Houseplants are a great addition to any living area. Not only are they decorative, but they also bring life to the space. Studies have shown that houseplants can boost your mood, productivity, creativity, and concentration. Plants can also reduce stress and fatigue, and help combat sore throats and colds. Indoor plants help clean the indoor air by absorbing toxins, producing oxygen, and increasing humidity. Plants can even provide privacy and reduce noise levels. With all of these great reasons to add some houseplants to your home, it makes sense to want to rush out and buy a few.
If you don’t want to go with the run-of-the-mill spider plant, here are three unique houseplants to grow this year.
Pitcher Plant (Nepenthes × ventrata)
The pitcher plant is native to the Philippines and is carnivorous, which happens to be the coolest thing about this plant. The plant has oblong pitfall traps that dangle from tendrils attached to its green leaves. Unsuspecting insects either fly near or crawl on the plant in search of the tasty nectar secreted from the underside of the trap and soon find themselves drowning in the liquid contained in the bottom of the pitcher. The dead bugs are eventually digested by enzymes, which supply vital nutrients to the plant.
Not only is this a great plant to have around if you have insect problems in your house, but it is also a great conversation piece.
The pitcher plant needs lots of sunlight, warmth, and humidity to thrive, so be sure you have the right environment in your house before you buy one. If you’re planning on potting this plant yourself, you can use a light soil made up of half perlite and half sphagnum, since it is adapted to catch its nutrients. Keep the soil consistently moist, and the plant will do well. If you don’t have an insect problem in your house but still want to grow this plant, you can feed it once a month with live crickets, dried blood worms, or fish food flakes.
Growing this plant is kind of like having a pet – one that provides oxygen but has a low-maintenance feeding schedule.
Desert Rose (Adenium obesum)
The desert rose is a beautiful plant with a swollen trunk, woody branches, tough green leaves, and tubular flowers that is native to Africa. The flowers range in color from red to pink and, depending on your gardening style, can be left to grow naturally up to 10 feet tall or pruned into a miniature tree. The desert rose is an excellent plant for beginners, since it is quite effortless to care for.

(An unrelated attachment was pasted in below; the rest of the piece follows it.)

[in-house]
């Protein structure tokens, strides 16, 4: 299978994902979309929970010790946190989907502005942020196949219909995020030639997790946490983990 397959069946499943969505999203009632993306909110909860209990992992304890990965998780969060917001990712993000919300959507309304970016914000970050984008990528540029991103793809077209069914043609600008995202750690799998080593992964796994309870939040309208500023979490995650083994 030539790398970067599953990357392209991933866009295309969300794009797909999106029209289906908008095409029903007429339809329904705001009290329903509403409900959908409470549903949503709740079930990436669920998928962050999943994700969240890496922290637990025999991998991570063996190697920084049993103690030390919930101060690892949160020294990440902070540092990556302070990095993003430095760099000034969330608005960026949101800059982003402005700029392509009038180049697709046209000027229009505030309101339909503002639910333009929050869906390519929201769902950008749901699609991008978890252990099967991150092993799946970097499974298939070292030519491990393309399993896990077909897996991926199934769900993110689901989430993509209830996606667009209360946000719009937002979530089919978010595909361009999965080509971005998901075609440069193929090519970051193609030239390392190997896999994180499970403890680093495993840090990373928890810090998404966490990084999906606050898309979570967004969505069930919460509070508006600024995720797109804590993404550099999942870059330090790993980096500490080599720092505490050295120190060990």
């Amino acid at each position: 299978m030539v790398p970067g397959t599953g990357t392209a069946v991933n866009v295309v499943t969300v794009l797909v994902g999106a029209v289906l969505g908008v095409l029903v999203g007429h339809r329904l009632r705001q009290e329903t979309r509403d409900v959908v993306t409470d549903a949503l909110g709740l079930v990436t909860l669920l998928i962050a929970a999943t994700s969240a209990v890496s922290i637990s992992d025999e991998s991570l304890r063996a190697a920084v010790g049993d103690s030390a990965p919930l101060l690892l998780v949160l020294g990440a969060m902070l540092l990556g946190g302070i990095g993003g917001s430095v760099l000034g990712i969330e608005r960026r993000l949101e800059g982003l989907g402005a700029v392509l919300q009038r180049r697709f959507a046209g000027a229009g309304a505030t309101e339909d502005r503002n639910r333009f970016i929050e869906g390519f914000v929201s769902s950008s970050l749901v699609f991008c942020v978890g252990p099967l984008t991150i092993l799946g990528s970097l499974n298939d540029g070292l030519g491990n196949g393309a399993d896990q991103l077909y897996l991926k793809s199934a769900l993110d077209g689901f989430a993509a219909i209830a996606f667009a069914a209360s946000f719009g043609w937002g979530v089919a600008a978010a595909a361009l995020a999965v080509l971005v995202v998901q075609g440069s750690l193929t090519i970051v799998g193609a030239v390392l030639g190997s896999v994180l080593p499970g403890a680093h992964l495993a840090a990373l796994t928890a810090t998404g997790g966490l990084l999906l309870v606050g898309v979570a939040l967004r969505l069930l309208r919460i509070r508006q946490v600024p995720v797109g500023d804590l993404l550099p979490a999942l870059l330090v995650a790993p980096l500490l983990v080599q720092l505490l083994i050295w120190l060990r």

Based on its natural habitat being dry, the plant needs very little water to thrive. The plant does need plenty of warmth and sunlight, though, and it will drop its leaves if the temperature drops below 50 F. Placing this plant indoors close to a south-facing window should do the trick.
Purple Shamrock (Oxalis triangularis)
If you’re looking to add a bit of color to your selection of indoor plants, the purple shamrock is an excellent option. Its triangular leaflets bloom year-round and range in color from deep purple to magenta. The plant stems emerge from underground tubers that resemble small pine cones and is part of the wood sorrel family despite its name. Every day, the plant will move and turn itself toward the light in the morning and afternoon, and eventually close up its leaves at nightfall.
This plant is a good option for anyone who needs a plant for a cooler spot in their home; if the temperature is regularly above 80 F, the plant will become ragged and less vibrant. Though generally easy to take care of, the purple shamrock does prefer bright yet indirect light and is a fast grower, making consistent trimming necessary, so it doesn’t get out of control.
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